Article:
Detroit, Michigan 48201


The main purpose of this study is to determine the potential clinical utility of PET imaging using the radiotracer [C-11]alpha-methyl-L-tryptophan in the diagnosis, differentiation and monitoring of various brain tumors, both before and after initial treatment. We will also study mechanisms and clinical significance of abnormal brain tumor tryptophan metabolism using resected tumor tissues.

Study summary:

If you agree to take part in this research study, you will be asked to have: 1. a PET scan, 2. brief clinical questionnaires, and 3. biochemical studies of blood and tumor tissue. You may also have a second PET scan later, if you undergo therapy (such as surgery and/or brain radiation), to determine if there are PET signs of tumor. Your ability to participate in the study will be based, in part, on the results of the magnetic resonance images (MRI) in your medical chart from earlier clinical procedures. Once we receive the results of the PET scan, these will be compared to the MRI in order to help us analyze whether the tryptophan uptake tells us anything about the type of tumor in your brain. It will take about 3 hours to complete the PET scan; this includes the completion of the questionnaires, preparation and scanning. The actual scanning time will be 70 minutes. If you are a female of child-bearing age, we will need a small urine sample from you before starting the PET scanning procedure to make absolutely sure that you do not have unknown pregnancy for which radiation exposure might be harmful. 1. The PET scan will be used to measure the accumulation of the injected radioactive tracer AMT in your brain. To make this measurement more accurate, we will use your clinically obtained MRI scan(s), which was used to diagnose the tumor, to identify the exact location and extent of the tumor. For the PET scan, an intravenous catheter (a small tube placed in your vein) will be inserted for the injection of the AMT for this PET scan. It is the tracer that the PET scanner "sees" when performing the scan. The amount of the tracer, which will be given is very small (5 ml, the volume of a teaspoon), and therefore no side effects are expected from the tracer itself. A second intravenous catheter will be inserted to collect blood samples during the scan; a total of less than 2 teaspoons of blood will be collected. Participants may be sedated (put into sleep with some medicine) if they are unable to remain still for the scanning period. 2. On the day of the PET scan, we will ask you to fill out a brief clinical questionnaire, and also an additional multiple-choice questionnaire to screen for potential mood problems (which often coincide with brain tumors). Participants with a potential speech (comprehension) problem will also be administered a brief speech test. The goal of these tests is to identify various clinical problems that can be associated with brain tumors and affected by abnormal tryptophan metabolism that we measure with the PET scan. 3. If you have surgery to remove the tumor, a portion of the removed tissue will be used for biochemical studies. The doctor will not remove more tissue than needed for your care. The blood (obtained during the PET scanning) and tumor tissue (obtained during surgery) will be processed for analysis and stored in a locked container or freezer in a laboratory. In addition, we will review the clinical pathology report, so that we can correlate your PET results to type and grade of the tumor.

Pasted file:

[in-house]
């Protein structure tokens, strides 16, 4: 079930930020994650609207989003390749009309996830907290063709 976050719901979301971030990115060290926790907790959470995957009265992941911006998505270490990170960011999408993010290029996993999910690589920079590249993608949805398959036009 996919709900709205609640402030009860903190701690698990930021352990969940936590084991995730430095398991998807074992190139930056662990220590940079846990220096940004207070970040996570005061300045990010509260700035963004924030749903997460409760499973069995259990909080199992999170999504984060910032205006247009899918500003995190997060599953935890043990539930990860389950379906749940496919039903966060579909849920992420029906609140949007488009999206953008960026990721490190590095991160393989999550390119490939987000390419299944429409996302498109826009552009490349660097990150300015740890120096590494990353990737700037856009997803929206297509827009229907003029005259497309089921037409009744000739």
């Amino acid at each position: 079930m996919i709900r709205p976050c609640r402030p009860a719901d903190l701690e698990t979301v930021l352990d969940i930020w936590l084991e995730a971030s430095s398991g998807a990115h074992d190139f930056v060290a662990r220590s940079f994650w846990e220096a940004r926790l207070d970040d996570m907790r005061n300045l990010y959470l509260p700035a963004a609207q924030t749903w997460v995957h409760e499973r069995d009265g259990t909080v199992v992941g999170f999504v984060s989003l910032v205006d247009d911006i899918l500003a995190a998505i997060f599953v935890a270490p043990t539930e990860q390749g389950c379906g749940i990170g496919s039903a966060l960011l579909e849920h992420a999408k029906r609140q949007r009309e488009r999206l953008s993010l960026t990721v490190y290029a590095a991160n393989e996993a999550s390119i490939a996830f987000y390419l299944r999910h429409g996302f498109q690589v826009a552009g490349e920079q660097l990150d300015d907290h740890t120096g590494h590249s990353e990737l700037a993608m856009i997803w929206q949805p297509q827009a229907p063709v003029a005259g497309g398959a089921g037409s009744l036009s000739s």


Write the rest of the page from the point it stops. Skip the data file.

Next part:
Inclusion Criteria: 1. Clinical and MRI diagnosis of an intracranial lesion suspicious for a brain tumor, including primary and metastatic tumors, or a possible residual or recurrent brain tumor (based on clinical imaging); or history of glioma treatment with chemoradiation, even if no definite progression is found on clinical MRI. 2. Age ≥13 years. Exclusion Criteria: 1. Severe increased intracranial pressure, status epilepticus, or other symptoms requiring emergency or urgent intervention. 2. Resective surgery within 2 months prior to the PET scan (acute/subacute post-surgical inflammatory changes may cause false positive increases on AMT PET). 3. Positive pregnancy test (because of radiation involved in PET scanning).



Primary Contact:

Principal Investigator
Csaba Juhasz
Wayne State University

Lynda Ferguson
Phone: 313-993-0006

Backup Contact:

Erica Harris
Phone: 313-966-7218

Location Contact:

Detroit, Michigan 48201
United States

Lynda Ferguson
Phone: 313-993-0006

Site Status: Recruiting

Data Source:

Date Processed: November 19, 2017

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